Some of us are blessed to have careers in fields that we love. Commuting to work is not the stereotypical grind that it seems to be for so many. We are headed to a day full of effort that will yield many rewards.
As a photographer, my commute usually starts very early. I am often out of bed several hours before dawn. When I am exploring Downeast Maine in the summer, this often means getting up at 3AM to be in place for the earliest sunrise in the United States.
In late June, the sun rises in Eastern Maine at approximately 4:48 AM. A good photographer will be on location long before that. Approximately forty five minutes before sunrise is when some of the best light will begin to glow across the sky. Over the next twenty five minutes, the light will intensify until it reaches its peak approximately ten to fifteen minutes before sunrise.
Getting to the location often involves driving and sometimes hiking. Careful planning accounts for the length of the commute and leaves a little room for error. Scouting the location in advance is highly recommended. Tramping around in the dark in unfamiliar territory is not safe or easy. There is a confidence that is gained from knowing exactly where you are headed.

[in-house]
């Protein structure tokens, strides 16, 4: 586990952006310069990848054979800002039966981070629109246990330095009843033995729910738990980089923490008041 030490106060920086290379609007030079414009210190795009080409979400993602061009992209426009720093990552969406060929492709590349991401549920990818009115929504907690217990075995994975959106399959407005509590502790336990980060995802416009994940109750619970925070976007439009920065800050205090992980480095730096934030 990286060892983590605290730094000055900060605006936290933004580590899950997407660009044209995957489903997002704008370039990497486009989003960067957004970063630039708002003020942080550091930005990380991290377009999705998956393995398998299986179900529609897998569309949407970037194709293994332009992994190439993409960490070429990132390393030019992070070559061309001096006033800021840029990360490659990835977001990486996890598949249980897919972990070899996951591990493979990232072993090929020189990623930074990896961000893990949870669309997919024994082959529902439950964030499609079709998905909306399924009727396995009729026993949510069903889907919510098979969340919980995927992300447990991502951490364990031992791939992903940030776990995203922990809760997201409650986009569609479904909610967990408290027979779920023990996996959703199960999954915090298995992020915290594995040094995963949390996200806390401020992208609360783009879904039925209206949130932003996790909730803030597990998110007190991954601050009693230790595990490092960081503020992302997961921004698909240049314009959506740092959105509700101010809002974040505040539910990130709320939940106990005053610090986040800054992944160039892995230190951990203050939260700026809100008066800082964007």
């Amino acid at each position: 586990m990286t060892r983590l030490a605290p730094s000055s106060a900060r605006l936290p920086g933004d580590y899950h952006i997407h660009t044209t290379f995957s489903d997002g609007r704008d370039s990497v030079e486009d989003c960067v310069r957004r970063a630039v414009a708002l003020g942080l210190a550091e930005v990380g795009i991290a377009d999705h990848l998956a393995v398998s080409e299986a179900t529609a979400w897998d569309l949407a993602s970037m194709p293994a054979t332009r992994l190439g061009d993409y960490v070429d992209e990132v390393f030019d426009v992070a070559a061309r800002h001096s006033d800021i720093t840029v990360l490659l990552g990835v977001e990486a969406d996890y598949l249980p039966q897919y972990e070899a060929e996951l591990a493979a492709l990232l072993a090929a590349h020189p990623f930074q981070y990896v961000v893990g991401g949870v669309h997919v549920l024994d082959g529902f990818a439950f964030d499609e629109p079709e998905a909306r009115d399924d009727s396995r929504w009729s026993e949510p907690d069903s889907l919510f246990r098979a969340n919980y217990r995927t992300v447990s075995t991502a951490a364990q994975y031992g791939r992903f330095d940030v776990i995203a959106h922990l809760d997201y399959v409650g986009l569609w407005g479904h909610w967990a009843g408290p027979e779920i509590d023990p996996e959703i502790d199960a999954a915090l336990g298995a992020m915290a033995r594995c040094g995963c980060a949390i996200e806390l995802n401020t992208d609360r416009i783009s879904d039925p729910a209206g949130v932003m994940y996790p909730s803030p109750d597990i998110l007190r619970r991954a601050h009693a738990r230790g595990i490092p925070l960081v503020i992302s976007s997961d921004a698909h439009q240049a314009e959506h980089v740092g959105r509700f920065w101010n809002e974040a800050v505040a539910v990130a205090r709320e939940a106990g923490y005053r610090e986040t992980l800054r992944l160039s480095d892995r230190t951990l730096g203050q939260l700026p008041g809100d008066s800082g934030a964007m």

The image accompanying this article is titled “The Morning Commute”. I was fortunate to be on location in Corea, Maine to witness two fishermen on their morning commute. They were paddling a rowboat through one of the most beautiful harbors in Maine. Their unique method of getting to work certainly caught my attention.
The fishermen were making their commute just after sunrise and the harbor was shining with beautiful golden light. I was able to silhouette them in the morning sun as they headed to their lobster boat. In a few moments they were off to sea to check their traps. As they left, I knew that I had witnessed a truly quintessential New England moment. It had been worth it to be up while everyone else was still asleep!
Tip of the Month: Get up early to enjoy the best light of the day. The golden hours happen just before and after sunrise. These times are usually the very best time of the day to photograph. The soft, warm, golden light often yields fantastic results. Many photographers are so enraptured by this light, that they will only make images at the fringe of the day.